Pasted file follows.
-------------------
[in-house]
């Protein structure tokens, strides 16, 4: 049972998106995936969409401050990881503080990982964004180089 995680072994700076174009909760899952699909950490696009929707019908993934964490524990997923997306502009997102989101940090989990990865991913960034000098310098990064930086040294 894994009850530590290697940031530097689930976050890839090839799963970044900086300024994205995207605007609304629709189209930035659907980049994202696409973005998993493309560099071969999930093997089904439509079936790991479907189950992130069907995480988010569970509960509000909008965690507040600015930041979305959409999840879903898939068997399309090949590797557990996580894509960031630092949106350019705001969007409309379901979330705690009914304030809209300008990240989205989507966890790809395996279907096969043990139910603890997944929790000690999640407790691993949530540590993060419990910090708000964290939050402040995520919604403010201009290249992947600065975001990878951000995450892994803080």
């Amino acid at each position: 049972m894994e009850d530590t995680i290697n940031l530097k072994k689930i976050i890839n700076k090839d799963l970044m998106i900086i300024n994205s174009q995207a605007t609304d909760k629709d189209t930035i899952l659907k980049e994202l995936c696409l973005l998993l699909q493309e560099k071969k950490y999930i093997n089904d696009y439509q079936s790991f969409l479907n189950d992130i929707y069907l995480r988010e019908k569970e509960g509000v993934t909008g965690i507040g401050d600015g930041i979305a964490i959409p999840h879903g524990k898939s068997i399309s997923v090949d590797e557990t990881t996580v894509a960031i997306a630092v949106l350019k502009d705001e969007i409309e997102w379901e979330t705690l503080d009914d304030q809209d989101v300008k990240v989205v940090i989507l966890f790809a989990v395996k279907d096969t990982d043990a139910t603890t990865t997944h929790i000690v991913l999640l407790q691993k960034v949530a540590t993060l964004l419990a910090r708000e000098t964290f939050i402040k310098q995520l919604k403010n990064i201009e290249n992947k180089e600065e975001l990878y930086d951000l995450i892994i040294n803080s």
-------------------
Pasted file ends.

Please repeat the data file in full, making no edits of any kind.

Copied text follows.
[in-house]
């Protein structure tokens, strides 16, 4: 049972998106995936969409401050990881503080990982964004180089 995680072994700076174009909760899952699909950490696009929707019908993934964490524990997923997306502009997102989101940090989990990865991913960034000098310098990064930086040294 894994009850530590290697940031530097689930976050890839090839799963970044900086300024994205995207605007609304629709189209930035659907980049994202696409973005998993493309560099071969999930093997089904439509079936790991479907189950992130069907995480988010569970509960509000909008965690507040600015930041979305959409999840879903898939068997399309090949590797557990996580894509960031630092949106350019705001969007409309379901979330705690009914304030809209300008990240989205989507966890790809395996279907096969043990139910603890997944929790000690999640407790691993949530540590993060419990910090708000964290939050402040995520919604403010201009290249992947600065975001990878951000995450892994803080």
């Amino acid at each position: 049972m894994e009850d530590t995680i290697n940031l530097k072994k689930i976050i890839n700076k090839d799963l970044m998106i900086i300024n994205s174009q995207a605007t609304d909760k629709d189209t930035i899952l659907k980049e994202l995936c696409l973005l998993l699909q493309e560099k071969k950490y999930i093997n089904d696009y439509q079936s790991f969409l479907n189950d992130i929707y069907l995480r988010e019908k569970e509960g509000v993934t909008g965690i507040g401050d600015g930041i979305a964490i959409p999840h879903g524990k898939s068997i399309s997923v090949d590797e557990t990881t996580v894509a960031i997306a630092v949106l350019k502009d705001e969007i409309e997102w379901e979330t705690l503080d009914d304030q809209d989101v300008k990240v989205v940090i989507l966890f790809a989990v395996k279907d096969t990982d043990a139910t603890t990865t997944h929790i000690v991913l999640l407790q691993k960034v949530a540590t993060l964004l419990a910090r708000e000098t964290f939050i402040k310098q995520l919604k403010n990064i201009e290249n992947k180089e600065e975001l990878y930086d951000l995450i892994i040294n803080s």